Tuesday, 20 July 2010


Since I came of age, I have not been good at belonging to anything except my family. I think that might be why I have twice chosen to live in places where I can never blend in. It’s an ambivalent experience. I never sympathised with celebrities until I went to live in rural China, and discovered first-hand the cold, comprehensive, dissective intensity of the public eye. The notion of a private life pretty much disappeared. Aishalton is much gentler than that, and we feel quite at home, but acceptance does not mean absorption.

What is different here is that I sometimes suffer from delusions of belonging. This taunts me. I am in Aishalton but not of it, in the Catholic community but not of it. Last year I worked on an article about paid development workers that I wanted to call “In the (third) world but not of it” (the editor changed the title). I wrote about the smugness of the Poverty Expert, the outsider whose sense of self-worth is profoundly enhanced by their own ‘heroism’ in giving up the comforts of home and living in ‘solidarity’ with the poor. Never mind that their take on solidarity bears a closer resemblance to a crusade than a cuddle, and that they crash and crunch dynamically through the eggshells in their full suit of armour, gloriously sure of the rightness of their cause, unaware of all the imperceptible cracks and rips shooting outwards from their inexorable passage. In some cases their gaze is so devoutly fixed on Development that they lose sight of people altogether.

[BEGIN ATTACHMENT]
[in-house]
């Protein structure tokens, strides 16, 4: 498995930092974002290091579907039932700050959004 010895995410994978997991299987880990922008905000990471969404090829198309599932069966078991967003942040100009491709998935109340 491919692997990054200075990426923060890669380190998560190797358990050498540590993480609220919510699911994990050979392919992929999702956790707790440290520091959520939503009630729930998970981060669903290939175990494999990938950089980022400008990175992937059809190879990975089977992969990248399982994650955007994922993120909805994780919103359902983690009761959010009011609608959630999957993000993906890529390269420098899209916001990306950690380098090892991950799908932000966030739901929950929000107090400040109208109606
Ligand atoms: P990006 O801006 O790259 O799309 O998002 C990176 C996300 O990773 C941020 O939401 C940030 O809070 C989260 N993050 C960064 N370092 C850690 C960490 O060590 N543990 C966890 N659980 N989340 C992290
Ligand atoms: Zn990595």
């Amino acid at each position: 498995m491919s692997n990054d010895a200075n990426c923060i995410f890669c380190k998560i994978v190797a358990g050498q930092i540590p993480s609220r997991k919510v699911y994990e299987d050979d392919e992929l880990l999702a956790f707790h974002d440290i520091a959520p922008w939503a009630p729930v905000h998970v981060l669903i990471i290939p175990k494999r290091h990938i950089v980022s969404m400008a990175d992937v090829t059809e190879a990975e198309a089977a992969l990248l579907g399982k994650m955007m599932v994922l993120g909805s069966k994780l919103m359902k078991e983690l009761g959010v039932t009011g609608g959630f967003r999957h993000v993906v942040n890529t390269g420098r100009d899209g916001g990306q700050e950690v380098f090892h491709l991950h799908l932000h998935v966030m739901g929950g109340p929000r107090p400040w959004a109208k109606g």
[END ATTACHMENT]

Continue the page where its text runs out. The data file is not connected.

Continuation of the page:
I recently received a brilliant comment by Nikhil Ramkarran on “The Glamour of GlacĂ© Cherries”, which I shall quote here in case you missed it: